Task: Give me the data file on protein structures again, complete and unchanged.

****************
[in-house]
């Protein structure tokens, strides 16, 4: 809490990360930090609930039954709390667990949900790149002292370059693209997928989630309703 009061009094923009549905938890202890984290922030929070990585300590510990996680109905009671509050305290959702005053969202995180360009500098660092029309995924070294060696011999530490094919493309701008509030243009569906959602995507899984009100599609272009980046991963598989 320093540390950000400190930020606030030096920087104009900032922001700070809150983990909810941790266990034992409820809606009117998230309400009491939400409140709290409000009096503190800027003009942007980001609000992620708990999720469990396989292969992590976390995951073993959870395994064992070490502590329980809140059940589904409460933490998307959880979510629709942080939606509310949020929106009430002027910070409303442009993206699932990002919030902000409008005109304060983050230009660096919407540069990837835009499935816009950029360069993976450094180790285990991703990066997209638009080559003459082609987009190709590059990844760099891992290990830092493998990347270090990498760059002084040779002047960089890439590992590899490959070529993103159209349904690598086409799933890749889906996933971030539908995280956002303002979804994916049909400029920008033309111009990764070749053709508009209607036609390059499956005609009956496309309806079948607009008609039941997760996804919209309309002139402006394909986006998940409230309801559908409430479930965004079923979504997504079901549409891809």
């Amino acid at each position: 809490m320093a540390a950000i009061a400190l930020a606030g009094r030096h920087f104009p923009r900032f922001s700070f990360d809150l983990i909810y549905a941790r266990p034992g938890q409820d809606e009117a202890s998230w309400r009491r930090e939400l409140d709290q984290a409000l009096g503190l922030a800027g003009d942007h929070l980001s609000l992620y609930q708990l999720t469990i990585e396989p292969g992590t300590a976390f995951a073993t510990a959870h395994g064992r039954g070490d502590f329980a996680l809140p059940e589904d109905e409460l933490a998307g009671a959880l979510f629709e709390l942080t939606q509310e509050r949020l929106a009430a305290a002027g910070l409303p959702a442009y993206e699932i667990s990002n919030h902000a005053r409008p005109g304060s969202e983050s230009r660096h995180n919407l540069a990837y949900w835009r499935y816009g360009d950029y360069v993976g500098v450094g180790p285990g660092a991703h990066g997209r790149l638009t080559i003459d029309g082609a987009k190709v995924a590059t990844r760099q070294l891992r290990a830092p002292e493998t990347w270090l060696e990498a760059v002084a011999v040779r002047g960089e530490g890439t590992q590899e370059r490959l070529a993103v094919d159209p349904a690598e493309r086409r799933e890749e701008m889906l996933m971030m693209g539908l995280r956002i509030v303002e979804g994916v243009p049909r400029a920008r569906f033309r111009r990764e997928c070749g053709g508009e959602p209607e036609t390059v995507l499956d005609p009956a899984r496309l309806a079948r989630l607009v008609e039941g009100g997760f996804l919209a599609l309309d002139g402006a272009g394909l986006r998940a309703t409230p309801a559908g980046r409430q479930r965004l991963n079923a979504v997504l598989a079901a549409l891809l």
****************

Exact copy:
[in-house]
């Protein structure tokens, strides 16, 4: 809490990360930090609930039954709390667990949900790149002292370059693209997928989630309703 009061009094923009549905938890202890984290922030929070990585300590510990996680109905009671509050305290959702005053969202995180360009500098660092029309995924070294060696011999530490094919493309701008509030243009569906959602995507899984009100599609272009980046991963598989 320093540390950000400190930020606030030096920087104009900032922001700070809150983990909810941790266990034992409820809606009117998230309400009491939400409140709290409000009096503190800027003009942007980001609000992620708990999720469990396989292969992590976390995951073993959870395994064992070490502590329980809140059940589904409460933490998307959880979510629709942080939606509310949020929106009430002027910070409303442009993206699932990002919030902000409008005109304060983050230009660096919407540069990837835009499935816009950029360069993976450094180790285990991703990066997209638009080559003459082609987009190709590059990844760099891992290990830092493998990347270090990498760059002084040779002047960089890439590992590899490959070529993103159209349904690598086409799933890749889906996933971030539908995280956002303002979804994916049909400029920008033309111009990764070749053709508009209607036609390059499956005609009956496309309806079948607009008609039941997760996804919209309309002139402006394909986006998940409230309801559908409430479930965004079923979504997504079901549409891809």
């Amino acid at each position: 809490m320093a540390a950000i009061a400190l930020a606030g009094r030096h920087f104009p923009r900032f922001s700070f990360d809150l983990i909810y549905a941790r266990p034992g938890q409820d809606e009117a202890s998230w309400r009491r930090e939400l409140d709290q984290a409000l009096g503190l922030a800027g003009d942007h929070l980001s609000l992620y609930q708990l999720t469990i990585e396989p292969g992590t300590a976390f995951a073993t510990a959870h395994g064992r039954g070490d502590f329980a996680l809140p059940e589904d109905e409460l933490a998307g009671a959880l979510f629709e709390l942080t939606q509310e509050r949020l929106a009430a305290a002027g910070l409303p959702a442009y993206e699932i667990s990002n919030h902000a005053r409008p005109g304060s969202e983050s230009r660096h995180n919407l540069a990837y949900w835009r499935y816009g360009d950029y360069v993976g500098v450094g180790p285990g660092a991703h990066g997209r790149l638009t080559i003459d029309g082609a987009k190709v995924a590059t990844r760099q070294l891992r290990a830092p002292e493998t990347w270090l060696e990498a760059v002084a011999v040779r002047g960089e530490g890439t590992q590899e370059r490959l070529a993103v094919d159209p349904a690598e493309r086409r799933e890749e701008m889906l996933m971030m693209g539908l995280r956002i509030v303002e979804g994916v243009p049909r400029a920008r569906f033309r111009r990764e997928c070749g053709g508009e959602p209607e036609t390059v995507l499956d005609p009956a899984r496309l309806a079948r989630l607009v008609e039941g009100g997760f996804l919209a599609l309309d002139g402006a272009g394909l986006r998940a309703t409230p309801a559908g980046r409430q479930r965004l991963n079923a979504v997504l598989a079901a549409l891809l």